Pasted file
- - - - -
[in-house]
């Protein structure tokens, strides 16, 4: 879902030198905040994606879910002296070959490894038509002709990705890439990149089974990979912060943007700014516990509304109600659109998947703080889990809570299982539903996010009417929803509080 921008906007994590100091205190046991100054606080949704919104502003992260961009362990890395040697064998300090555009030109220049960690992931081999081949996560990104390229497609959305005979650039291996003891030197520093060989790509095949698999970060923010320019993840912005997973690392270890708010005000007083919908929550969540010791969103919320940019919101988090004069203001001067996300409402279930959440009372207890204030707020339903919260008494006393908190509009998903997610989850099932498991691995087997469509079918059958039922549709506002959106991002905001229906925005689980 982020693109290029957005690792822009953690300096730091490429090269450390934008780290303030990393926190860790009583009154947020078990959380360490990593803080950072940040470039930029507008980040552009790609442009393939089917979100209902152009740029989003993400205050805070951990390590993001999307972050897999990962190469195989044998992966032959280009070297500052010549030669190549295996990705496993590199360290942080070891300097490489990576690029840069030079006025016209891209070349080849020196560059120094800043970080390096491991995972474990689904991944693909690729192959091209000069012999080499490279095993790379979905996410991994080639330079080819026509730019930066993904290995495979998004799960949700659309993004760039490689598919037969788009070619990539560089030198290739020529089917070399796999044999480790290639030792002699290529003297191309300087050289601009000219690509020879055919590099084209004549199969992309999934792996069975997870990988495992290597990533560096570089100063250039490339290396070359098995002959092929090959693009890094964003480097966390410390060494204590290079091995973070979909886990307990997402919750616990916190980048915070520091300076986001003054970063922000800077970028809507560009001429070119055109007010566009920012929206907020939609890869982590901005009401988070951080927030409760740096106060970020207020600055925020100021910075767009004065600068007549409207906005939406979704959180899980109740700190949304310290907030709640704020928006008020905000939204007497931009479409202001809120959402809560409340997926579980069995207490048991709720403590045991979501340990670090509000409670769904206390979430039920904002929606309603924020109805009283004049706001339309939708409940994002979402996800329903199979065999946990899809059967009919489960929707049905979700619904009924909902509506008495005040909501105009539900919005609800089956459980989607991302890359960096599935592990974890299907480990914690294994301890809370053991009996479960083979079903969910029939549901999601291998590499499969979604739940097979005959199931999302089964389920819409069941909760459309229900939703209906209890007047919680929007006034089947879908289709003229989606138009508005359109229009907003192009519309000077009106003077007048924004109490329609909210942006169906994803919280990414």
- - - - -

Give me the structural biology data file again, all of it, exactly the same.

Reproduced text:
[in-house]
């Protein structure tokens, strides 16, 4: 879902030198905040994606879910002296070959490894038509002709990705890439990149089974990979912060943007700014516990509304109600659109998947703080889990809570299982539903996010009417929803509080 921008906007994590100091205190046991100054606080949704919104502003992260961009362990890395040697064998300090555009030109220049960690992931081999081949996560990104390229497609959305005979650039291996003891030197520093060989790509095949698999970060923010320019993840912005997973690392270890708010005000007083919908929550969540010791969103919320940019919101988090004069203001001067996300409402279930959440009372207890204030707020339903919260008494006393908190509009998903997610989850099932498991691995087997469509079918059958039922549709506002959106991002905001229906925005689980 982020693109290029957005690792822009953690300096730091490429090269450390934008780290303030990393926190860790009583009154947020078990959380360490990593803080950072940040470039930029507008980040552009790609442009393939089917979100209902152009740029989003993400205050805070951990390590993001999307972050897999990962190469195989044998992966032959280009070297500052010549030669190549295996990705496993590199360290942080070891300097490489990576690029840069030079006025016209891209070349080849020196560059120094800043970080390096491991995972474990689904991944693909690729192959091209000069012999080499490279095993790379979905996410991994080639330079080819026509730019930066993904290995495979998004799960949700659309993004760039490689598919037969788009070619990539560089030198290739020529089917070399796999044999480790290639030792002699290529003297191309300087050289601009000219690509020879055919590099084209004549199969992309999934792996069975997870990988495992290597990533560096570089100063250039490339290396070359098995002959092929090959693009890094964003480097966390410390060494204590290079091995973070979909886990307990997402919750616990916190980048915070520091300076986001003054970063922000800077970028809507560009001429070119055109007010566009920012929206907020939609890869982590901005009401988070951080927030409760740096106060970020207020600055925020100021910075767009004065600068007549409207906005939406979704959180899980109740700190949304310290907030709640704020928006008020905000939204007497931009479409202001809120959402809560409340997926579980069995207490048991709720403590045991979501340990670090509000409670769904206390979430039920904002929606309603924020109805009283004049706001339309939708409940994002979402996800329903199979065999946990899809059967009919489960929707049905979700619904009924909902509506008495005040909501105009539900919005609800089956459980989607991302890359960096599935592990974890299907480990914690294994301890809370053991009996479960083979079903969910029939549901999601291998590499499969979604739940097979005959199931999302089964389920819409069941909760459309229900939703209906209890007047919680929007006034089947879908289709003229989606138009508005359109229009907003192009519309000077009106003077007048924004109490329609909210942006169906994803919280990414």